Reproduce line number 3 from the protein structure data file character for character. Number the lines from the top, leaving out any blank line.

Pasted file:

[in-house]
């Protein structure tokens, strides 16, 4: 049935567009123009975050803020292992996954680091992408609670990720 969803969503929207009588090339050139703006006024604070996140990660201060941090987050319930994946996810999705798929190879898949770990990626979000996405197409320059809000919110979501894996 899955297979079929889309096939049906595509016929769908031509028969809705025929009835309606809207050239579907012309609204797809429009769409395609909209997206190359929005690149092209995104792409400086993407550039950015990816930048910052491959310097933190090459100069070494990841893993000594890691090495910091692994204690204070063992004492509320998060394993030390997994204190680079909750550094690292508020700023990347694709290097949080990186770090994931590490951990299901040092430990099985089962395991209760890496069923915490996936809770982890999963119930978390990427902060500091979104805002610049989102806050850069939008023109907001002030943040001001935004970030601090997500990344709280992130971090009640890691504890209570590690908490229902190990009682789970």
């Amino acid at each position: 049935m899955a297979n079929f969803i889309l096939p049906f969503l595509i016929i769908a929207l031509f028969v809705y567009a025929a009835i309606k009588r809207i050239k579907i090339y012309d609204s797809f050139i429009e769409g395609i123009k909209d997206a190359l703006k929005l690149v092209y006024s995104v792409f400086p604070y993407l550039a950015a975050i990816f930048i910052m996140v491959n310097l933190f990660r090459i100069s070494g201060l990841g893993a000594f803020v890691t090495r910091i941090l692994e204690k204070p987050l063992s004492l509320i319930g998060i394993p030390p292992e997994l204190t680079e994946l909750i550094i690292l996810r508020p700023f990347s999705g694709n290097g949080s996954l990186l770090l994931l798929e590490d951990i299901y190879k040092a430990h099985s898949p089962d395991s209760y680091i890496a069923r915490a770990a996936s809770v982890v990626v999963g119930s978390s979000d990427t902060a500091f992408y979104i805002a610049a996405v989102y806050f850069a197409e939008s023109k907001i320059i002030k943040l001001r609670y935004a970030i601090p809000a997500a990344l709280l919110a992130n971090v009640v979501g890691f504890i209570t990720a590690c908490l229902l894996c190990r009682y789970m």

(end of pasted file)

């Amino acid at each position: 049935m899955a297979n079929f969803i889309l096939p049906f969503l595509i016929i769908a929207l031509f028969v809705y567009a025929a009835i309606k009588r809207i050239k579907i090339y012309d609204s797809f050139i429009e769409g395609i123009k909209d997206a190359l703006k929005l690149v092209y006024s995104v792409f400086p604070y993407l550039a950015a975050i990816f930048i910052m996140v491959n310097l933190f990660r090459i100069s070494g201060l990841g893993a000594f803020v890691t090495r910091i941090l692994e204690k204070p987050l063992s004492l509320i319930g998060i394993p030390p292992e997994l204190t680079e994946l909750i550094i690292l996810r508020p700023f990347s999705g694709n290097g949080s996954l990186l770090l994931l798929e590490d951990i299901y190879k040092a430990h099985s898949p089962d395991s209760y680091i890496a069923r915490a770990a996936s809770v982890v990626v999963g119930s978390s979000d990427t902060a500091f992408y979104i805002a610049a996405v989102y806050f850069a197409e939008s023109k907001i320059i002030k943040l001001r609670y935004a970030i601090p809000a997500a990344l709280l919110a992130n971090v009640v979501g890691f504890i209570t990720a590690c908490l229902l894996c190990r009682y789970m």